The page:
The lines that have been traditionally drawn in health care are shifting and fading, forcing us to think differently about how we care for the patients. As health care reform is implemented in 2014, those patients who have typically been cared for in safety net settings (community clinics and public hospitals) may be blurring into other non-safety net clinics as they have new choices and broader networks of providers. However, it is possible that many of these patients will remain or choose safety net systems in which case providers will have to address capacity issues and look for creative ways to increase access to care with a limited set of providers. As payment reform and new models of care come into fruition, the traditional ways of caring for patients will also shift to be more responsive to the needs of patients with a focus on keeping them healthy and at home. It is with this backdrop that the ILN and the Safety Net Innovation Network came together at UCLA for three days in October 2013.
What is the Safety Net Innovation Network?
The Safety Net Innovation Network (SNIN) began in June 2012, with funding from the Blue Shield of California Foundation and managed by the Center for Care Innovations, to respond to the changing forces in health care. As safety net organizations recognize that “business as usual” isn’t going to be enough to survive in this new environment, there is a realization that there needs to be forums to jump start and spread new ideas. The Safety Net Innovation Network (SNIN) was inspired by the Innovation Learning Network (ILN) but with a deeper focus on identifying approaches that would work for underserved patient populations. The SNIN has built on the best of the ILN (the great networking, creating new relationships, sharing ideas, and applying innovation thinking to existing programs), and then goes a step further to support projects that have significant value to the safety net in California. By zeroing in on the key priority areas across and focusing in on those most pressing needs, SNIN members have been able to participate in a variety of programs to advance these goals. These programs typically combine modest grant funding, innovation technical assistance and coaching, and participation in a learning community to push the goals of the projects forward. One of the big focus areas for the safety net (and a connection to the theme of the October meeting) is improving access to care. Safety net providers have been developing and identifying innovations on how patients can access services through use of new technologies and processes. Some of these ideas were highlighted at the October ILN meeting in the Gallery of Innovations.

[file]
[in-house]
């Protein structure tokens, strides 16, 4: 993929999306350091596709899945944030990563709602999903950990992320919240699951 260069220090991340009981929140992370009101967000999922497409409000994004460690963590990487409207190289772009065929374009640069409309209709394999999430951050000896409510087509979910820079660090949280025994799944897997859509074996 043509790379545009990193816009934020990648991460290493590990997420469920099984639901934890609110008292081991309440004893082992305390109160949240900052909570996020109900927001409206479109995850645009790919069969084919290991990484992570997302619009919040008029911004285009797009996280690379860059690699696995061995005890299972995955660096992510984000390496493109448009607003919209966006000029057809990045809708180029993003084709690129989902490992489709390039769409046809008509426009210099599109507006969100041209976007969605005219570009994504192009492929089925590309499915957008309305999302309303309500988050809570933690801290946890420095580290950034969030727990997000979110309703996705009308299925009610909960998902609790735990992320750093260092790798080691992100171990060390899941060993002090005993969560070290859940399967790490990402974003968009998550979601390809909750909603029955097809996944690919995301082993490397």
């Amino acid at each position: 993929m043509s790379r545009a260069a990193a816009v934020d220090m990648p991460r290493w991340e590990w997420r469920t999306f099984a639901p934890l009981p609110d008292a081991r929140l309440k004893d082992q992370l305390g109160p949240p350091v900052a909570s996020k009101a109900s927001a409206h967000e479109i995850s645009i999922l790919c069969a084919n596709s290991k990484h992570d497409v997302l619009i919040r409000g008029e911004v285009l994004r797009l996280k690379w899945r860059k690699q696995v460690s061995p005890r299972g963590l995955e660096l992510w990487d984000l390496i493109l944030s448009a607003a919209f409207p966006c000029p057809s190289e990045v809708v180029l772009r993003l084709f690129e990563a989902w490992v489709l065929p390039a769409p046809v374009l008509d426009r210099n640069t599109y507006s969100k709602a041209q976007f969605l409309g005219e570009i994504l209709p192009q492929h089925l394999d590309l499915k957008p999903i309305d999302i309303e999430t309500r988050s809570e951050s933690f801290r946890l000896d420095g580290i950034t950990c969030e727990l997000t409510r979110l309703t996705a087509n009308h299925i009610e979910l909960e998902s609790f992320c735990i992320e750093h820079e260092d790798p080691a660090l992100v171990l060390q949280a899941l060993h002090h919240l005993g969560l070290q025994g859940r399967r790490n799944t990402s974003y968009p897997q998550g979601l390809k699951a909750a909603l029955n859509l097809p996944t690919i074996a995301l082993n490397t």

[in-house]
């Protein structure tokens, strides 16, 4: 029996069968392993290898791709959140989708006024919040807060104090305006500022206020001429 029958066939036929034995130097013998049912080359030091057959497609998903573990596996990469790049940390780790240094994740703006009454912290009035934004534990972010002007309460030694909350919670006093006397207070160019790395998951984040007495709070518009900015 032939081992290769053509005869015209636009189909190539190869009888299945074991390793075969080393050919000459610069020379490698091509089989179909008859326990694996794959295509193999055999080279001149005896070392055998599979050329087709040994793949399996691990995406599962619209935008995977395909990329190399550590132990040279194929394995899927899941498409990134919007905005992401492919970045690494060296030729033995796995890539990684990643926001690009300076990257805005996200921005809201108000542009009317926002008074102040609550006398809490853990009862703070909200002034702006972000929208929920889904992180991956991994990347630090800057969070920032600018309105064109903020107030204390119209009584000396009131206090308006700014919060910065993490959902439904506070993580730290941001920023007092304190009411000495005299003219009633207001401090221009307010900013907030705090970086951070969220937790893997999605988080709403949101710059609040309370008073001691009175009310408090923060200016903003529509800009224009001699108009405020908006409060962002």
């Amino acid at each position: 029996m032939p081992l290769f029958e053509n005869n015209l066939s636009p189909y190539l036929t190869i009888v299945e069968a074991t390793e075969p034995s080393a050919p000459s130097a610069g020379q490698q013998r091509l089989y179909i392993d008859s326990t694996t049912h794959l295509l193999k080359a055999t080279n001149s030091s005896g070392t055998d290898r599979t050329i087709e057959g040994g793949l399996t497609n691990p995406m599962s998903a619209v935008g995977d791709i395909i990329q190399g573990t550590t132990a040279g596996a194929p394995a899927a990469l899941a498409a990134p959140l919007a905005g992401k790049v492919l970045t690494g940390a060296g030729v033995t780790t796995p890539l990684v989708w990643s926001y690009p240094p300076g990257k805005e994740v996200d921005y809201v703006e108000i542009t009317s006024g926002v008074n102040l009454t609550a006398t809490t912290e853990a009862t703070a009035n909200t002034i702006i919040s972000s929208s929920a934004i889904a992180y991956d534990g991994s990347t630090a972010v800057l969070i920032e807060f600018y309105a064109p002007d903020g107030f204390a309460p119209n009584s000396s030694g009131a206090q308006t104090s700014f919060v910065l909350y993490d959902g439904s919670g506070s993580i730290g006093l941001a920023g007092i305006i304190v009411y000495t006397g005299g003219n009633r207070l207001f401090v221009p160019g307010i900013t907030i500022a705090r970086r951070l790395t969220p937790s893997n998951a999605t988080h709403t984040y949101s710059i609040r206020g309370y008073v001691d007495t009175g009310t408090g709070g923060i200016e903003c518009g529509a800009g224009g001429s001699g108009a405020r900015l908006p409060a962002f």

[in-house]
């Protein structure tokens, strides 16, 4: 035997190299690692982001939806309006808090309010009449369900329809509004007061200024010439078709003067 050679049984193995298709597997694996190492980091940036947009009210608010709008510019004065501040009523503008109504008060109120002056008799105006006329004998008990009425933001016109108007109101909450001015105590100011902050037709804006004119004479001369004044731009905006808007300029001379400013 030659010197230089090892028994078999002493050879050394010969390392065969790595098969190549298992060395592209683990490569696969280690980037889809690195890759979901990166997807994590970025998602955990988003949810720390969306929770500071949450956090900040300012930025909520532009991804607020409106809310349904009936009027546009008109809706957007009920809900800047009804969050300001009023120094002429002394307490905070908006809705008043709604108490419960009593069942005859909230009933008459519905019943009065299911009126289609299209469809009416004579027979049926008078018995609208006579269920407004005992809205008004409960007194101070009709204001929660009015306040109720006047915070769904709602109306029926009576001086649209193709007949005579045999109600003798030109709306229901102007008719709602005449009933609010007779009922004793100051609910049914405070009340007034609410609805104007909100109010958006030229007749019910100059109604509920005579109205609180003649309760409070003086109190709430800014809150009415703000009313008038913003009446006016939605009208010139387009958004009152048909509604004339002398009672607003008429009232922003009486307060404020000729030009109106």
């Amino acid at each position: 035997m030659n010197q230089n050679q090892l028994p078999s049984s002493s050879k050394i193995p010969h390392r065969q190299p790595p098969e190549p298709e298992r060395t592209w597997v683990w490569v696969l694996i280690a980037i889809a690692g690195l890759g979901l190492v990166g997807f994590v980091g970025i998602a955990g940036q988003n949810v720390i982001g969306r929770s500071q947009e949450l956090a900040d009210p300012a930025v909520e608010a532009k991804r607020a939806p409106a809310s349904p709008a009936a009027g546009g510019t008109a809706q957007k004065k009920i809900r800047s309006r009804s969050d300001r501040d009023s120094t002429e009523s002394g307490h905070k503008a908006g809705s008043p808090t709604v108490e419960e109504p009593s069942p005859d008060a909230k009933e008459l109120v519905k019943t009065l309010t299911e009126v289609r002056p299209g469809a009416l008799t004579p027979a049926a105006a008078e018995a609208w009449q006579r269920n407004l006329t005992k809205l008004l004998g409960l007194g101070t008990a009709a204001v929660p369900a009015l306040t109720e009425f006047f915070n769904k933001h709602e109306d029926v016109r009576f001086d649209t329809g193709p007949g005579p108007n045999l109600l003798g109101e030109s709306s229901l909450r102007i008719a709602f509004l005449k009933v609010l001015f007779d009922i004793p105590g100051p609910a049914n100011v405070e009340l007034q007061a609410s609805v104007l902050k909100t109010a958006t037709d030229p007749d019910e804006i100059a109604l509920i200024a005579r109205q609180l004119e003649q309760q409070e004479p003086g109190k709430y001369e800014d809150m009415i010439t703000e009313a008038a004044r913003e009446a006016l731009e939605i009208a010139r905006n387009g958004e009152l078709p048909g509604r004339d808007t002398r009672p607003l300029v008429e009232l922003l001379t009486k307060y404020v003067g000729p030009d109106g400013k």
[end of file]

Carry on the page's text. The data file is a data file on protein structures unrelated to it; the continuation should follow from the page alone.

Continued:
Gallery of Inspirations
The Gallery of Innovations (and Inspirations) highlighted innovations from ILN members, entrepreneurs and companies, and safety net providers who have all been creating and implementing innovations to blur the lines between the clinic and home. We saw a range of innovations — from low-tech solutions like better leveraging the phone to conduct visits to implementation of more complex telemedicine solutions across robust networks to an array of solutions that leveraged smart phones, and reminders to patients to help them better manage their health outside the walls of the care delivery systems.
There is a misconception that safety net providers don’t innovate because it takes significant dollars and staff. The Gallery of Innovation demonstrated that the conditions for innovation are not related to the resources of an organization but rather to the need for change, the commitment of staff and providers, and a desire to improve care for patients. The Safety Net innovations showcased in the Gallery demonstrated all three.
The Power of the Network
A primary driver for initiating the ILN was to build a strong network of individuals who were connected and could support each other in transformation. The October BLUR meeting highlighted the power of learning from health care systems that are different from our own and the importance of making these connections to push our thinking. We continue to learn that one of the biggest factors to support the successful development, piloting and spread of innovations is to leverage relationships. In these personal connections, we gather inspirations and new ideas, we learn about how to succeed in implementing innovations and how to sustain changes in our organizations. The more we can broaden our networks to include BOTH safety net and non-safety net providers, the more we can collectively succeed.
The Urgency for Innovation
The talks by Ian Morrison (health care futurist) and David Feinberg (CEO, UCLA Hospital System) were inspirational. They introduced new perspectives, provided a powerful urgency for innovation, and provided context for why it is essential we all continue the innovation journey. It is easy to get caught in the weeds of our work and not step back to see the big picture. Both Ian and David helped us to see that the world REALLY is changing all around us and it will be evolving for all stakeholders in the health care system. It will require us to create new partnerships, enter into collaborations that help patients live healthy at home, and to remember that patients and families really do come first.
We hope the October meeting was the first of many joint ILN-SNIN meetings. The power of bringing together networks has great benefit to everyone involved and has inspired many of us to forge new collaborations in this new “blurry” world.
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